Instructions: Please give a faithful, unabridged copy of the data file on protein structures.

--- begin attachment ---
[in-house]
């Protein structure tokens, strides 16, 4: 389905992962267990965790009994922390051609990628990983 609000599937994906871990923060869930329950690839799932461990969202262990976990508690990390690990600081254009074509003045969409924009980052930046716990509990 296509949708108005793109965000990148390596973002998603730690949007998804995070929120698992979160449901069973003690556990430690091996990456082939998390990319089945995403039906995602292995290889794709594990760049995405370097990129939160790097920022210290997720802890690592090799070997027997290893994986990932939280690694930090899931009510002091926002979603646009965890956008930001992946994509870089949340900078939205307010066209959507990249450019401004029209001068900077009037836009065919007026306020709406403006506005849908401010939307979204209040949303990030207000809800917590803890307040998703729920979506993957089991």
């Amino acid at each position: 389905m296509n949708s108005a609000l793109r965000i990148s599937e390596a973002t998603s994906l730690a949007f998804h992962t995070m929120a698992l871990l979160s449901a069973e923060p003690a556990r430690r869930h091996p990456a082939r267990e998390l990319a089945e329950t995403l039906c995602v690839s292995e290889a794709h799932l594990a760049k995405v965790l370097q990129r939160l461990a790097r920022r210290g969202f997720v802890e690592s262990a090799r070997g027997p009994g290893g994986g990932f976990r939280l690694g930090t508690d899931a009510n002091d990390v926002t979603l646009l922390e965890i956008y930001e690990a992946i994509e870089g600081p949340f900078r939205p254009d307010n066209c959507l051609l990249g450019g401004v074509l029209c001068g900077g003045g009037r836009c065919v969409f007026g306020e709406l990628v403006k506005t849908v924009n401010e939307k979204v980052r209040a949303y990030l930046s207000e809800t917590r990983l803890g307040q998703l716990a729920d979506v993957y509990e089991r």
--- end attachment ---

[in-house]
């Protein structure tokens, strides 16, 4: 389905992962267990965790009994922390051609990628990983 609000599937994906871990923060869930329950690839799932461990969202262990976990508690990390690990600081254009074509003045969409924009980052930046716990509990 296509949708108005793109965000990148390596973002998603730690949007998804995070929120698992979160449901069973003690556990430690091996990456082939998390990319089945995403039906995602292995290889794709594990760049995405370097990129939160790097920022210290997720802890690592090799070997027997290893994986990932939280690694930090899931009510002091926002979603646009965890956008930001992946994509870089949340900078939205307010066209959507990249450019401004029209001068900077009037836009065919007026306020709406403006506005849908401010939307979204209040949303990030207000809800917590803890307040998703729920979506993957089991």
């Amino acid at each position: 389905m296509n949708s108005a609000l793109r965000i990148s599937e390596a973002t998603s994906l730690a949007f998804h992962t995070m929120a698992l871990l979160s449901a069973e923060p003690a556990r430690r869930h091996p990456a082939r267990e998390l990319a089945e329950t995403l039906c995602v690839s292995e290889a794709h799932l594990a760049k995405v965790l370097q990129r939160l461990a790097r920022r210290g969202f997720v802890e690592s262990a090799r070997g027997p009994g290893g994986g990932f976990r939280l690694g930090t508690d899931a009510n002091d990390v926002t979603l646009l922390e965890i956008y930001e690990a992946i994509e870089g600081p949340f900078r939205p254009d307010n066209c959507l051609l990249g450019g401004v074509l029209c001068g900077g003045g009037r836009c065919v969409f007026g306020e709406l990628v403006k506005t849908v924009n401010e939307k979204v980052r209040a949303y990030l930046s207000e809800t917590r990983l803890g307040q998703l716990a729920d979506v993957y509990e089991r």